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Tensegrity Basics

Tuning Tension for Proprioception and Responsiveness

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Tensegrity is a term coined by Buckminster Fuller and is a contraction of the two terms tension and integrity.

In the body, tension is controlled by muscle activation. Tension, when appropriately applied:

  • Gives us sensation, the ability to feel our body.
  • It also gives us a better ability to control our body.

Note that the more tuned into our body we are the easier it is to sense changes within it and respond to those changes.

If we operate our body so that it acts as a tensegrity, we then also have the option of using our body to sense changes in physical contact. This then gives us the ability to respond to these changes the moment we sense them.

Tensegrity is thus a means of tuning proprioception so that we can sense our inner environment and anything we are in direct physical contact with. Via this "nowness", it's also a means of getting into the flow.

Tensegrities are Real Time Networks

In a structure that is held together (and integrated) by tension, the tension elements are all connected, as in a network, so that they can share and distribute tension instantaneously (or as much as possible given the constraints of the material that holds the tension).

So that tension is distributed freely and adjusted freely within a tensegrity, the space creating elements (also called "compression" elements) can move relative to each other.

The amount of movement isn't necessarily a lot, but it is enough that solid "spacers" have enough room to move relative to each other so that tension can be efficiently redistributed.

There are two main types of elements in a tensegrity model:

In a tensegrity model of the body bones don't directly contact or press against each other.

They are held together by the joint capsule, which in turn is an extension or modification of the connective tissue network.

The fluid within the joint pushes outwards on the connective tissue envelope and the ends of the bones it connects, and helps the ends of these bones to move or adjust relative to each other.

This allows the joint to "self-adjust" or "self-tune".

Joint Capsules (And Tensegrity)

The joint capsule keeps the bones in the needed relationship, but within the confines of that relationship the joint capsule allows the bones room-to-adjust, to get comfortable.

In the ideal, the joint always adjusts so that all the various tension components share stress so that no component is over stressed.

Modelling the body as a set of overlapping Tensegrity structures

Tensegrity models often look like cubes (or tetrahedrons) made up of rods held together by string or wire (or occasionally elastic.)

These models can be dropped or bounced and remain intact while still retaining the relationship between the rods.

The relationship between the rods remains intact, i.e. parallel rods will remain parallel to each other. However they do not come in direct contact.

Occasionally the abilities of a tensegrity to withstand stress are exceeded and a tension (or spacer) element will break.

And so while acting as a tensegrity can make our body resilient, it still can be damaged.
How then is the injury compensated or covered for to allow for recovery?

Our body may be modelled as a series of overlapping Potential Tensegrity Structures.

If a tensioning element (muscle, ligament or tendon) is damaged or injured, other tension elements tighten up to protect the injured part where possible.

Pain may result from exceeding the limits of these muscles to protect the injured area. It can also result from these "protective" elements being overworked.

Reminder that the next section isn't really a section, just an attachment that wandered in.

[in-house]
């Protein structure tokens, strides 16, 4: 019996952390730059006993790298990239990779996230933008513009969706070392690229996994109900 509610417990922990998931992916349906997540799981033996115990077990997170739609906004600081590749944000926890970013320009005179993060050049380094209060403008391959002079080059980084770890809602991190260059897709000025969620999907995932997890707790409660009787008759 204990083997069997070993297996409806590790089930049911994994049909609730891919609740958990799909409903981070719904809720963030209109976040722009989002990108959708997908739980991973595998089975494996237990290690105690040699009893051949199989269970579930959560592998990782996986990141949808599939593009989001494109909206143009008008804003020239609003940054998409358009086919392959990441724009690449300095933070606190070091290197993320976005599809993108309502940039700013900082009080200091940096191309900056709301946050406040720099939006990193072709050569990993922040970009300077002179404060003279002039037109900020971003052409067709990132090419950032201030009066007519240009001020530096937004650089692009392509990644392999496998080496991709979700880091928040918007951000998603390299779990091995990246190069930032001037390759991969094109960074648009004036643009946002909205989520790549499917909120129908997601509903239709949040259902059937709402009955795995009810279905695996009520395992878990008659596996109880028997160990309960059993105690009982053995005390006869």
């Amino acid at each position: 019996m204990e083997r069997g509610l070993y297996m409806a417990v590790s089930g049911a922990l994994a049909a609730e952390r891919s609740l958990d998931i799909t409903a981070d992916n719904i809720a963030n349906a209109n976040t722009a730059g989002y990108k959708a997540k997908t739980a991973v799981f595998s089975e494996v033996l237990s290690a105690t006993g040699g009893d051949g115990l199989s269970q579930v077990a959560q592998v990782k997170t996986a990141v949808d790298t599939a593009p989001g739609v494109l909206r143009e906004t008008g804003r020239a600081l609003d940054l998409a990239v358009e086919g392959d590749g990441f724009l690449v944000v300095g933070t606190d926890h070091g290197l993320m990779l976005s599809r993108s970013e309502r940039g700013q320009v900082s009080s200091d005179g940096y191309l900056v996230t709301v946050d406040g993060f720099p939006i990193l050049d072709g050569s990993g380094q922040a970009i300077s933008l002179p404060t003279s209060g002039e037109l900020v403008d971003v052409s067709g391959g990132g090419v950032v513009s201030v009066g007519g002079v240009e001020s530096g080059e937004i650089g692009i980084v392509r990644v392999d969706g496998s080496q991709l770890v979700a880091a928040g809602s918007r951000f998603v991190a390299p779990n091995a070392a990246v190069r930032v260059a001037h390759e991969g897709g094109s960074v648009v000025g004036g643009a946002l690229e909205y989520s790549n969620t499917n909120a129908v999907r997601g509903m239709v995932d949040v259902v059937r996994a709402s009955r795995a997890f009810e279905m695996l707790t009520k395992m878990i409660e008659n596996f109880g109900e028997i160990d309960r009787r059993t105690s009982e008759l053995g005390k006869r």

Sometimes, or perhaps, oftentimes, even after an injured tension element has healed, the body still acts as if the healed part is still injured.

Pain may result not from the injury but from muscles that are forced to work unnaturally because they are still compensating for the muscle that was injured.

At least that is my understanding.

A Lack of Tension Is Information

I bring up the idea of tension and tensegrity here because not only is it important in maintain integrity throughout the body, it also provides one of the means by which we can feel our body and control it.

In the case of old injuries and old no-longer-needed compensation patterns tension or its lack can allow us to feel where muscles and connective tissue have tension or don't. It gives us a method for fault finding our own body.

We may not even have suffered an injury for our body to operate less than ideally. It may be the result of habits learned from the work we do or the people we spend our time with.

By learning to feel tension and adjust we can learn to take control of our own body.

Tuning connective tissue tension for better responsiveness

Muscles are our bodies force generators. When muscles activate, they pull inwards, adding tension to related tendons and ligaments. When active, muscles can shorten, lengthen or stay the same length. Muscles tend to generate sensation when active. This sensation increases as a muscle shortens and decreases as it lengthens. Another sensation is connective tissue tension or stretch. When connective tissue is tensioned it generates a signal. This signal becomes louder the more connective tissue is tensioned or stretched. When a muscle is actively lengthened, the connective tissue within it generates a signal that becomes louder or stronger than the sensation caused by muscle activation.

This connective tension is something that we can learn to sense and with the right amount of tension it is also something that we can use to better control our body.

With the right amount of tension, not too much and not too little, i.e. with the slack removed, we can make changes instantaneously.

Balanced Or "Tuned" Tension

There is a balance between too much tension and not enough of it.

Too much tension, particularly when it is the result of excessive muscle tension can deaden sensitivity unless that sensitivity is well developed in the first place.

Another reason for not using excess tension is that it is in-elegant and wasteful.

If you have ever seen kung fu movies where some kung fu master dispatches foes with ease, it is because he or she is using minimum effort, minimum tension to do the dispatching. And he or she is also sensitive, aware of both themselves and their opponents(s) and because they have enough training that they can respond automatically to most sorts of attacks without having to think.